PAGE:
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Poets Are Present: Donald Illich

Poets are Present is a poetry residency in conjunction with David Ives’s adaptation of The Metromaniacs. As part of this unique theatre/poetry exchange, the Shakespeare Theatre Company is proud to host more than 30 D.C.-area poets in the theatre’s lobby. Throughout the run, we will share with you the poems that this residency inspired our guests to write. Visit our Poets are Present page to see a list of upcoming poets.

Donald Illich‘s work has appeared in journals such as The Illich_DonaldIowa ReviewLITNimrodPassages NorthRattle, and Sixth Finch. He has been nominated four times for the Pushcart Prize and received a scholarship from the Nebraska Summer Writers Conference. He self-published a chapbook, Rocket Children, in 2012, and he currently lives in Rockville, MD.

http://catchandrelease.columbiajournal.org/2014/12/16/4-poems-by-donald-illich/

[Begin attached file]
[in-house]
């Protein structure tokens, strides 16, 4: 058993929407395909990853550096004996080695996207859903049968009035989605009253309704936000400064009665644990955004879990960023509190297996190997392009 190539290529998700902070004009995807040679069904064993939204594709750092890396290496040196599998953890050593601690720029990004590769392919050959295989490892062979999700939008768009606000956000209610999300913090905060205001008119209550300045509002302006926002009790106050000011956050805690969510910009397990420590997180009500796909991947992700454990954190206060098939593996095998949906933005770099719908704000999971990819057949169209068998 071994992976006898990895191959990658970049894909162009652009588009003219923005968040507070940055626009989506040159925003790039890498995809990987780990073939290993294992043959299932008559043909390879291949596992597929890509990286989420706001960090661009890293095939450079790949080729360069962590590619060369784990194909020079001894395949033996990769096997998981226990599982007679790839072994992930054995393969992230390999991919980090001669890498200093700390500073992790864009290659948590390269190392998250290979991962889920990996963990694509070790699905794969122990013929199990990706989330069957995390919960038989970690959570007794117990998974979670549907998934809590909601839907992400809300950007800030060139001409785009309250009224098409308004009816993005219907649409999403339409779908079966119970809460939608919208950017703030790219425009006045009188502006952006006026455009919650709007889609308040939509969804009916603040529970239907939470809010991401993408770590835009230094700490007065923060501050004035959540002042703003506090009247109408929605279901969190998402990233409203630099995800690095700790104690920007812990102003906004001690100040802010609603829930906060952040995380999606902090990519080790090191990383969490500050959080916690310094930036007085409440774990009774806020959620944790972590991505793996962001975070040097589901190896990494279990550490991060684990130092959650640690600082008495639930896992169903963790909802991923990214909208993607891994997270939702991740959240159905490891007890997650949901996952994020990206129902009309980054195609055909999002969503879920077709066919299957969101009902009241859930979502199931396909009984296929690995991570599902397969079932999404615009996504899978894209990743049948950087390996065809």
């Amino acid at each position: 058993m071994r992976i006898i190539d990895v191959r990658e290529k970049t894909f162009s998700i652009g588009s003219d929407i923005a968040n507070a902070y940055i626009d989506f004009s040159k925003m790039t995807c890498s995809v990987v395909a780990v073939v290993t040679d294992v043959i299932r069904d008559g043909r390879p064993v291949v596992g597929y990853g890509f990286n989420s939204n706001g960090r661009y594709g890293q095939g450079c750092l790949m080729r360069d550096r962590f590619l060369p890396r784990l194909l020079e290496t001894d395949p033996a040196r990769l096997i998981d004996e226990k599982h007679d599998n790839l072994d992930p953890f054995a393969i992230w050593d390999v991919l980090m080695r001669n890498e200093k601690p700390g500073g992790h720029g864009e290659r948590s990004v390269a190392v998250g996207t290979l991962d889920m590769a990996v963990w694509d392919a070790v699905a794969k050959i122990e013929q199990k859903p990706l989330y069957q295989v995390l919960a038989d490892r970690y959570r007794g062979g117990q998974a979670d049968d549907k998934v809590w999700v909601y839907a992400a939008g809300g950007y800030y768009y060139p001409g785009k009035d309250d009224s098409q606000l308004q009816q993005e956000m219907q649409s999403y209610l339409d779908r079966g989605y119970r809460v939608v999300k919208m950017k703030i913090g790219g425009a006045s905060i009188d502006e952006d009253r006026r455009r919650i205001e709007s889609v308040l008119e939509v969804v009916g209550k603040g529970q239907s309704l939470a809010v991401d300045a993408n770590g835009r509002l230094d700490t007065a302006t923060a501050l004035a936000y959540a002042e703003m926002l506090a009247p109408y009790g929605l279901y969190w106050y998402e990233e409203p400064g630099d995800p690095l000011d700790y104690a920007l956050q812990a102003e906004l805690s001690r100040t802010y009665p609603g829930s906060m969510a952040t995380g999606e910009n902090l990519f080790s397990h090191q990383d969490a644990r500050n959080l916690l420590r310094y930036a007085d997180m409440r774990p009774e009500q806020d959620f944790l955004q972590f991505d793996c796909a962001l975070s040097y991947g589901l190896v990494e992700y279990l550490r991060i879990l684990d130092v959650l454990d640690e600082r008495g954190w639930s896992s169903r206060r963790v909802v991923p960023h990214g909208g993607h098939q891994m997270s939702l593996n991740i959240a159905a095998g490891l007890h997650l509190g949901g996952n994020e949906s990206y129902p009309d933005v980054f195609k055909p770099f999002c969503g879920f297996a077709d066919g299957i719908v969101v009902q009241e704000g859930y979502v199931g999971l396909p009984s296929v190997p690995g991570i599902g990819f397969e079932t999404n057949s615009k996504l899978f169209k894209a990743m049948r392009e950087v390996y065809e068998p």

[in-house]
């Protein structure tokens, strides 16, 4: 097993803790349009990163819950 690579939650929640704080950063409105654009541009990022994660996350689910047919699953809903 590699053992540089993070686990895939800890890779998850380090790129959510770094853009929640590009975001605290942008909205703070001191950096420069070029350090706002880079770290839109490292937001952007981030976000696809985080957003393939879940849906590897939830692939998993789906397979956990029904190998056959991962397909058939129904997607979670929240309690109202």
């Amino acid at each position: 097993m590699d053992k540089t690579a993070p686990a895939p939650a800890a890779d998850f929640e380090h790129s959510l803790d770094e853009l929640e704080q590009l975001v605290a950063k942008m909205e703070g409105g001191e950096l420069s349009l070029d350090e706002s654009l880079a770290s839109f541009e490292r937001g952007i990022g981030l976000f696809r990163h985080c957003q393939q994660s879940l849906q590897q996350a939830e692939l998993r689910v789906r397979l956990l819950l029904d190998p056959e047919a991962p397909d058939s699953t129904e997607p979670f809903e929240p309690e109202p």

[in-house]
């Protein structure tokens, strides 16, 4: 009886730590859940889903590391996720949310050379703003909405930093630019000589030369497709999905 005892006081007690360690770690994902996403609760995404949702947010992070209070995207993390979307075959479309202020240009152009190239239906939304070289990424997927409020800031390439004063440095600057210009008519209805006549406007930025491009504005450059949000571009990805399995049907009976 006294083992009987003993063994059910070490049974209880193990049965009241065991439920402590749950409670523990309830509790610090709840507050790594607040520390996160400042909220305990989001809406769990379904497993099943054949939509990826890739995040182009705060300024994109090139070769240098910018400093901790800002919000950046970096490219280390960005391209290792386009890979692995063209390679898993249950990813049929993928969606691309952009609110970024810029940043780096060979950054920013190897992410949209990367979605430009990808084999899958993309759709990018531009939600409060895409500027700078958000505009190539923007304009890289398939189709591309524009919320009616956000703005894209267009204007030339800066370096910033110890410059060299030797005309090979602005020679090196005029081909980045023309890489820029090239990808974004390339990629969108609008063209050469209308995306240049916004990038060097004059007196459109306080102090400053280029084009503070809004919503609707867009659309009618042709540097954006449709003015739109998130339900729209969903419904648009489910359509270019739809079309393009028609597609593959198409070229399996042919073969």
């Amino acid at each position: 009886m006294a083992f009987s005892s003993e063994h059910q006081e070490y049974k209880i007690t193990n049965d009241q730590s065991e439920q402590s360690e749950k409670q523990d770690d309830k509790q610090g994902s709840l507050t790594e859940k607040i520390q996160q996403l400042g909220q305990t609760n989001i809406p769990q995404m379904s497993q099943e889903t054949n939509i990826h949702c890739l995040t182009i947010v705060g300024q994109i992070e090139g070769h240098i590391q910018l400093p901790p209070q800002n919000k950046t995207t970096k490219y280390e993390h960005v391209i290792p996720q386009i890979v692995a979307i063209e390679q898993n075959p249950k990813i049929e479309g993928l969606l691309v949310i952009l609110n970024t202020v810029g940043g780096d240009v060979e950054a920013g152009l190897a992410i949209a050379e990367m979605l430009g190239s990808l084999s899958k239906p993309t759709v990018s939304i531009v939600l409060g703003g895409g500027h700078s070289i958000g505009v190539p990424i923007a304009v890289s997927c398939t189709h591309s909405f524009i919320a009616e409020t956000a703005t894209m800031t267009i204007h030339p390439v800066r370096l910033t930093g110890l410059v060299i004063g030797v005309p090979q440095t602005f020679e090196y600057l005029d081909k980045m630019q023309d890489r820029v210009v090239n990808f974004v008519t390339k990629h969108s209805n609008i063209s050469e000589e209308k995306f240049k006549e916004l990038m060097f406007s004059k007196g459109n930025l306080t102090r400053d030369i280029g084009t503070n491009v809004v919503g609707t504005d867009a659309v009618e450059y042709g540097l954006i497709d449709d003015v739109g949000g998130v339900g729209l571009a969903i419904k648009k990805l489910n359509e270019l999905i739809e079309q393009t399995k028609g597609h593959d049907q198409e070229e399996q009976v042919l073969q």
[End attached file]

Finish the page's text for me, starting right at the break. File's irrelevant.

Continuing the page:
He’s Not a Poet, But He Plays One

by Donald Illich

The readers are here, climbing
through the pages, ready for a poem.
Will that simile be too whimsical,
pushing away attention?  Stupid,

dumb metaphor!  I shouldn’t have put
that in my lines, it’ll catch up with me.
Is that a brow knit in confusion?
Maybe more pop cultural references

were needed?  Eyes rolling?  Throw
in a classical allusion no one gets.
Oh, Lord, this verse is doomed.
No one will put it in an anthology…

But, wait, I think I hear applause!
Fathers reading this to their sons.
Teachers sharing it in their classes.
I’m hearing this could win a Pushcart.

Or maybe earn Best American.
I will not give up on these words.
Revise, revise, revise.  Into the heart
of the audience.  Into the spirit, too.

 

The Purple Dog Is Sleeping

by Donald Illich

The purple dog is sleeping.
Time sticky as honey.
When will the buds begin to show?
Moo.  Moo.
A cup of hot chocolate!
Blonk!
The chummy rummy guitar
Art is the soul speaking
She saw the man dressed in purple and orange
looking like a sunset gone wrong.

Author’s Note: The Purple Dog was created through a surrealist poetry game.  Members of the audience were asked to contribute one line to the poem, without seeing what came before their line.  It’s called “Exquisite Corpse.”

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